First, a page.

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D.C. Lottery finally hits the jackpot

Washington, D.C. LotteryWashington, D.C. Lottery: D.C. Lottery finally hits the jackpot

The D.C. Lottery is in the money, with a record-setting profit of $237.3 million for fiscal 2003, officials said.

"We have had an exciting year. These are the highest numbers the lottery has made since its inception in 1982," said Jeanette Michael, executive director of the D.C. Lottery and Charitable Games Board.

Lottery officials credited the record profit on new games, new players and newly enthused ticket agents.

The D.C. Lottery has had fluctuating profits over the past two years due to the slow economy, low post-September 11 tourist numbers and the closing of the city's biggest ticket agent near the mail-processing center on Brentwood Road NE.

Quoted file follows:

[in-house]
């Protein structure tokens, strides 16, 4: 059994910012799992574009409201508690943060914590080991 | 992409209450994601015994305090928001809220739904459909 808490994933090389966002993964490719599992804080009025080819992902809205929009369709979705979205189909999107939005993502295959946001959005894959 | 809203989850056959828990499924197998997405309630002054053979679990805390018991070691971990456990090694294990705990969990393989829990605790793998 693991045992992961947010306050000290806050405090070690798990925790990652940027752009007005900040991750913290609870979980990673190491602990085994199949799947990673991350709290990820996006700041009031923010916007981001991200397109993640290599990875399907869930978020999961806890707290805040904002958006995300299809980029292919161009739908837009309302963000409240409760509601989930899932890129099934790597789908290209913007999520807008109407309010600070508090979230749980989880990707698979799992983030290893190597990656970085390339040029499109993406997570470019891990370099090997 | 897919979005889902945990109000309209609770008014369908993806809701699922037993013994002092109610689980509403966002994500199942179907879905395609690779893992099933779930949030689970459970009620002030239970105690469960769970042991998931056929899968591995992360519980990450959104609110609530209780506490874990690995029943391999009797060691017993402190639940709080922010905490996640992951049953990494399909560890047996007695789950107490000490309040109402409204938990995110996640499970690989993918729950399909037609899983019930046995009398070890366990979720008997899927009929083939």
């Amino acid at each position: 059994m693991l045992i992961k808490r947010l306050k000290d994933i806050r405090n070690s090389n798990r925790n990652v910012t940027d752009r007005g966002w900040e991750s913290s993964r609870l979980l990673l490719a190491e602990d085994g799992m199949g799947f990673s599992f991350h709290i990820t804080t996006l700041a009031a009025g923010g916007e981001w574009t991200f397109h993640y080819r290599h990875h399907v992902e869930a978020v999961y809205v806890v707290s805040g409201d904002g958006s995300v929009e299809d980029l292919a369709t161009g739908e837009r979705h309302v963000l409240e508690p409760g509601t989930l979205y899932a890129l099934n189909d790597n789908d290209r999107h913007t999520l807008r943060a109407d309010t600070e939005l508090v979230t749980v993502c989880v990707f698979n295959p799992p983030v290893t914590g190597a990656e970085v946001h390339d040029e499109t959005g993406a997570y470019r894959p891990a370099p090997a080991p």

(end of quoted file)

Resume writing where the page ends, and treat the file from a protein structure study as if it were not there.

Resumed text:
"People do not realize that terrorism and the anthrax scare really hurt lottery sales," said lottery spokesman Bob Hainey. "Many of our agents lost business because people were afraid to come to the District not to mention that our most profitable ticket agent, located by the Brentwood Post Office, was virtually shut down during the anthrax scare."

The Brentwood Road mail facility was closed in October 2001 after anthrax-laced letters had been sorted there. Five persons, including two postal workers who worked at the facility, died of inhalation anthrax.

The facility has since been decontaminated and is expected to reopen, according to U.S. Postal Service officials.

Lottery officials have focused on encouraging merchants and ticket agents to sell more tickets by offering them incentives, like free vacations and cash. Merchants also have received instant ticket vending machines and training in sales.

The D.C. Lottery turns over nearly 33 percent of its profits to the city's general fund, 52 percent is awarded as prizes, and the remaining money pays for operating expenses, officials said.

"We have helped local charities raise over $5 million," Mr. Hainey said, explaining that the Charitable Games Division also had a successful year in 2003.

Washington Times

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